Religion News Service:
The Rev. Don Wester, pastor of All Saints Catholic Church in St. Peters, Mo., is Kenrick's lecturer of homiletics -- the art of preaching.
He believes homilies should be practical and direct -- that they should draw a connection between the everyday struggles of parishioners and biblical truths.
And it's exactly the kind of preaching that U.S. Catholic bishops are hoping for as part of a new national effort to foster better Catholic homilies.
At their annual fall meeting this month, the U.S. Conference of Catholic Bishops voted overwhelmingly to accept the new preaching document, their first since 1982.
The document is an admonishment of poor preaching, saying the bishops are "aware that in survey after survey over the past years, the People of God have called for more powerful and inspiring preaching. A steady diet of tepid or poorly prepared homilies is often cited as a cause for discouragement on the part of laity and even leading some to turn away from the Church."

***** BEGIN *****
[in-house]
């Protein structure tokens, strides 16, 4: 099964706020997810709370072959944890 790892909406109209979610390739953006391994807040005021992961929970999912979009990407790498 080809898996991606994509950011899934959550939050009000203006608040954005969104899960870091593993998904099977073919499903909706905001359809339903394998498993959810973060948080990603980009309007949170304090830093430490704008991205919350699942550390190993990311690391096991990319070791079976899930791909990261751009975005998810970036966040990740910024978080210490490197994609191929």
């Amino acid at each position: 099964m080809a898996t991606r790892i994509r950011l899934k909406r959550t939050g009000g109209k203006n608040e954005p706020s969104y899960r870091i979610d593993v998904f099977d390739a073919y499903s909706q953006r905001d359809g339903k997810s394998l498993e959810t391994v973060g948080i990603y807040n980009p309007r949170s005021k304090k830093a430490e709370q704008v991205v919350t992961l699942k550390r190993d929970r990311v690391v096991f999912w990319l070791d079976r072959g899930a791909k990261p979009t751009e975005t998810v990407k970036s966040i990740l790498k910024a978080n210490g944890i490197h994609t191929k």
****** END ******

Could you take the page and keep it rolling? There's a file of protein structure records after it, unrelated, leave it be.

"You can't sit down Saturday evening, type out a homily and expect to move people's minds and hearts," Carlson said.
The Rev. David Meconi, a theology professor at St. Louis University and editor of the journal Homiletic & Pastoral Review, said the church needed "preachers willing to preach out of their own heart."
"Too many priests read as if they're giving a lecture, and others don't do any preparation and just wing it," Meconi said. "The heart of a good message is pathos, passion."
You can read the entire post, "Catholic priests pushed to become better preachers," here.